The disappointing profit was all the more glaring, coming as it did when the mood among coal miners and raw materials producers in general has been so bullish.
Investors trimmed the company's stock price in the early going Tuesday after it
. Shares of the Tampa-based miner of coking coal (the kind used in steelmaking) were giving back 2% to $124.60.
Walter reported operating income of $144.7 million. On a per-share basis, the company said income from continuing operations came to $1.75 a share. That number includes more than $7 million in costs related to an acquisition and "long-term environmental monitoring," Walter said. Stripping out those costs, the company would have earned $1.85 a share.
But that still came in below the consensus Wall Street forecast of $1.98 a share.
Revenue, too, disappointed. Walter said its top line amounted to $400.8 million. Analysts were calling for revenue of about $440 million.
In a note to clients Tuesday morning, analyst Mark Parr, of
KeyBanc Capital Markets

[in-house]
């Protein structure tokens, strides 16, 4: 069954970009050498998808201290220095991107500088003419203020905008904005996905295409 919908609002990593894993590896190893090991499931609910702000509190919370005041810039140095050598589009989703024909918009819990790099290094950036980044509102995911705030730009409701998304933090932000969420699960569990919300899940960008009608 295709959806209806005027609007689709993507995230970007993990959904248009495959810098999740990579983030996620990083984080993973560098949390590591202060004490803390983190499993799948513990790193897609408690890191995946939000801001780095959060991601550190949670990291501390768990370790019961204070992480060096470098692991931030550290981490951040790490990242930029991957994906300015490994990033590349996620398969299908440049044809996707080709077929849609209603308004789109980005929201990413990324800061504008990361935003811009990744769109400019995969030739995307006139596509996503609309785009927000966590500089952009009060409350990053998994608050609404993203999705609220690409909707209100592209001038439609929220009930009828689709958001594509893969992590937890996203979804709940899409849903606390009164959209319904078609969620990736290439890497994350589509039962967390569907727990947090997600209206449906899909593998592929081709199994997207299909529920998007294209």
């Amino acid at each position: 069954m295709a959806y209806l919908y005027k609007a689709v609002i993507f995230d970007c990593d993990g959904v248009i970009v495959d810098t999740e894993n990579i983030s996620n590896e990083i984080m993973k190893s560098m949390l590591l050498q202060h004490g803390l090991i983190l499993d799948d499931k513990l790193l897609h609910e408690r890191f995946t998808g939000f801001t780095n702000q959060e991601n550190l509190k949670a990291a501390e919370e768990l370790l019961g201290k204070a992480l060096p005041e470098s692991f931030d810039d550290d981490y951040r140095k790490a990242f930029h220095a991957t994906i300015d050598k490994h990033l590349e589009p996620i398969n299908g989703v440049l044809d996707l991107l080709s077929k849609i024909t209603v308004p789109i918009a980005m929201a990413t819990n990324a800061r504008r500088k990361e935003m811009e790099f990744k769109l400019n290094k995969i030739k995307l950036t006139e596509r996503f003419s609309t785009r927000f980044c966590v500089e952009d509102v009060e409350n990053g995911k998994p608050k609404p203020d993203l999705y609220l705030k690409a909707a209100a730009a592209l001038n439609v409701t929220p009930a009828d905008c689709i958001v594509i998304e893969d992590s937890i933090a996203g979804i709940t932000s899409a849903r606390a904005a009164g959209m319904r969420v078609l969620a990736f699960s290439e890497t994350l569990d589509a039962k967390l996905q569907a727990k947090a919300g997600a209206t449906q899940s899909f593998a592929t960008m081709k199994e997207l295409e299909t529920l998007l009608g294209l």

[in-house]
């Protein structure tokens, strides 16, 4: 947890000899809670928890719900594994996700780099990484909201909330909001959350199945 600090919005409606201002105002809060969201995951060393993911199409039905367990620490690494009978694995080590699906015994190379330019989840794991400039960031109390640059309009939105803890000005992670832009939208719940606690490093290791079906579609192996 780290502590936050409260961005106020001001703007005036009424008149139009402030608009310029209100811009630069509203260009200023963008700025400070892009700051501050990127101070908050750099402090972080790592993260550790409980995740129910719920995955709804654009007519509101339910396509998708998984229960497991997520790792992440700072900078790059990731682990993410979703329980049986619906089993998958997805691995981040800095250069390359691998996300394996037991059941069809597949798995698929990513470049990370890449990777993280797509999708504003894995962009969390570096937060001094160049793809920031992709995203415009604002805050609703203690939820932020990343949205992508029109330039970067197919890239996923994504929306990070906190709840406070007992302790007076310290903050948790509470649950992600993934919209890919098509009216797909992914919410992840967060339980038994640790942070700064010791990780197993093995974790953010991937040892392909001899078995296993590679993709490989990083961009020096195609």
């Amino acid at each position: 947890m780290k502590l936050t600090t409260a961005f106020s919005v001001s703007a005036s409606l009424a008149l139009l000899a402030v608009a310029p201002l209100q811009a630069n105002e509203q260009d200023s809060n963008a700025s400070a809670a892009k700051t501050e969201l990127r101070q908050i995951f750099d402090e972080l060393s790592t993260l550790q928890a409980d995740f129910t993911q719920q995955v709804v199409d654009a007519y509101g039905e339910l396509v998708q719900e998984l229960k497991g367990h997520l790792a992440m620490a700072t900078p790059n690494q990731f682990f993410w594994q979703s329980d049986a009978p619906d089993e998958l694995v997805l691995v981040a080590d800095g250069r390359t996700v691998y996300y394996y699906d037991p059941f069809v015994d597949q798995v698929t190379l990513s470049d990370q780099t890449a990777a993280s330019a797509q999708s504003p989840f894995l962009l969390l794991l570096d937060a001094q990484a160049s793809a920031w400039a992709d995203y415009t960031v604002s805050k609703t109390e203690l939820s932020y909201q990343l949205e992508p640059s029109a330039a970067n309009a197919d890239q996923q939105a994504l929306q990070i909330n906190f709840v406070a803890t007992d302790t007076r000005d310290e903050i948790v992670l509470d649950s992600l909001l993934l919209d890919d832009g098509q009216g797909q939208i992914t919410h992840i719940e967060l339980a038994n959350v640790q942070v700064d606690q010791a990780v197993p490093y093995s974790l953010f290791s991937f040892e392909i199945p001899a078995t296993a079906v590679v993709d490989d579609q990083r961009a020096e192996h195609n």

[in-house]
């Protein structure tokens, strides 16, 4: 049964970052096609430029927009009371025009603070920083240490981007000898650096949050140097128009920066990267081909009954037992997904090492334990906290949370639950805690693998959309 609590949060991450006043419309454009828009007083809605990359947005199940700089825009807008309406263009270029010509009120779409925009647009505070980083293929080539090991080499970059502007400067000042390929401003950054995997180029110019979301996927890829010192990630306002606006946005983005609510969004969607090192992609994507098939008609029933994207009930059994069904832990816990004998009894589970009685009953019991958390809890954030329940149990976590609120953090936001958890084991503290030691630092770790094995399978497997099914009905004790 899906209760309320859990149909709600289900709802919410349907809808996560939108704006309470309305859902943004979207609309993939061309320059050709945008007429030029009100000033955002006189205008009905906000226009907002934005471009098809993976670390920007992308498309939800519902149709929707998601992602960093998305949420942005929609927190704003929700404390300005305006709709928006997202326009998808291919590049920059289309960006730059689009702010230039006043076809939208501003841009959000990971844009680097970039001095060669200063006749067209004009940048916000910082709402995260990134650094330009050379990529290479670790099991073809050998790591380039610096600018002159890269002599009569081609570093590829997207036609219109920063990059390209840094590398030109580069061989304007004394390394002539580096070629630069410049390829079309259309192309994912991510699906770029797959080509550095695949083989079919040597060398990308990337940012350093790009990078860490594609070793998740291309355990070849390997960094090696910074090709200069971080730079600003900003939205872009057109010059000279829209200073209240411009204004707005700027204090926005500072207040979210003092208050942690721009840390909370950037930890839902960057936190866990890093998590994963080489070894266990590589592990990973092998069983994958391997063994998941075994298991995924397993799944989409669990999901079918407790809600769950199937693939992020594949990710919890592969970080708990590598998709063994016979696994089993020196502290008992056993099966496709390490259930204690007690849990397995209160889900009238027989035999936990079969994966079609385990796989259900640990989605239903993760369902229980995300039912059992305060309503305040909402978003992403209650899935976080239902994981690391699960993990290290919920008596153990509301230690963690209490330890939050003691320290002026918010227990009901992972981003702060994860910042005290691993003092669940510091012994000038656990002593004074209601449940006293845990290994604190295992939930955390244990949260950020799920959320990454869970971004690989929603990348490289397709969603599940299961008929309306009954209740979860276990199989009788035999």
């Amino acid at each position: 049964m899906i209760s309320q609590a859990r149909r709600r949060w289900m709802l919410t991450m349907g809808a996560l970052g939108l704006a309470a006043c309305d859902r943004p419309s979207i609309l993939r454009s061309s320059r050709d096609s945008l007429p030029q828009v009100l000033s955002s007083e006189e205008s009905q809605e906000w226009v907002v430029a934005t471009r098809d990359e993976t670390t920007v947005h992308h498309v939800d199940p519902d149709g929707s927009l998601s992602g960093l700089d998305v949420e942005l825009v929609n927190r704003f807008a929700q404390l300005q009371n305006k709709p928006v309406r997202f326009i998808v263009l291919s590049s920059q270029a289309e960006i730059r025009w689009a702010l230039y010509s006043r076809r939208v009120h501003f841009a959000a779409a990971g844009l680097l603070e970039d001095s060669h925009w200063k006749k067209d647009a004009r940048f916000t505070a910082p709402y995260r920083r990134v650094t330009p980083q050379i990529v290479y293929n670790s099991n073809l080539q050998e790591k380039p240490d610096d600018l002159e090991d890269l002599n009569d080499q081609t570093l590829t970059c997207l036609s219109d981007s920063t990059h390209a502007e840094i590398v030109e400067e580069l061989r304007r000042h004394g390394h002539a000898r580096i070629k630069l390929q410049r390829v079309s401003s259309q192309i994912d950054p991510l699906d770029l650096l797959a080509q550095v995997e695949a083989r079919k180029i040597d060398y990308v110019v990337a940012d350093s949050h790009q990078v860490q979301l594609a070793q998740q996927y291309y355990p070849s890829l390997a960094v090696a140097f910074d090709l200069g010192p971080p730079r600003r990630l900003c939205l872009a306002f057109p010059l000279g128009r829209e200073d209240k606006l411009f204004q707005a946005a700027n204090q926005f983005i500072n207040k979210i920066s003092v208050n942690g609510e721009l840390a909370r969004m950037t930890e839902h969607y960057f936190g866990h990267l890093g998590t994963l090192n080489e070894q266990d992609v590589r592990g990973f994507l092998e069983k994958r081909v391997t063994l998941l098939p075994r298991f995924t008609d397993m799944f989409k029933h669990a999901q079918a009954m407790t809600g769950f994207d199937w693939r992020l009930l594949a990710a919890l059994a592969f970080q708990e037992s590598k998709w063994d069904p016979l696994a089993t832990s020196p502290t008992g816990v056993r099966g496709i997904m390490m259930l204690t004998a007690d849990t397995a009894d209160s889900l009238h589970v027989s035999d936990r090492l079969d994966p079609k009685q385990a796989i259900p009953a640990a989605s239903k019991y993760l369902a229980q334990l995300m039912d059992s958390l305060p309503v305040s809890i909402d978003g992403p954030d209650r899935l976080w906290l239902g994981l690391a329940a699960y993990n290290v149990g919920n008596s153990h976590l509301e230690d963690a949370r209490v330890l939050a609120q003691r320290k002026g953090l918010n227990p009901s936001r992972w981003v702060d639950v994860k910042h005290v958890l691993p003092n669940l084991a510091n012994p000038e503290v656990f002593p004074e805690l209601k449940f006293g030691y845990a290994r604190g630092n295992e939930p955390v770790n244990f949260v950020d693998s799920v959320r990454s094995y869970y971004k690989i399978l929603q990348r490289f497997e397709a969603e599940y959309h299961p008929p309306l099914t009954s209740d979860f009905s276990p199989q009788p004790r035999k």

, blamed the shortfall on what Walter Energy called "difficult mining conditions" at its mines in Alabama. The problems led to lower-than-expected coal sales volumes during the quarter, Parr said.
Walter said in its fourth-quarter report that those difficult conditions continued into January. Thus, Parr suggested in his note, first-quarter earnings estimates might need to come down.
Walter gave a bit of guidance on this front, forecasting first-quarter sales volumes of metallurgical coal between 1.6 million and 1.8 million tons. By comparison, Parr had estimated 2 million tons.
-- Written by Scott Eden in New York
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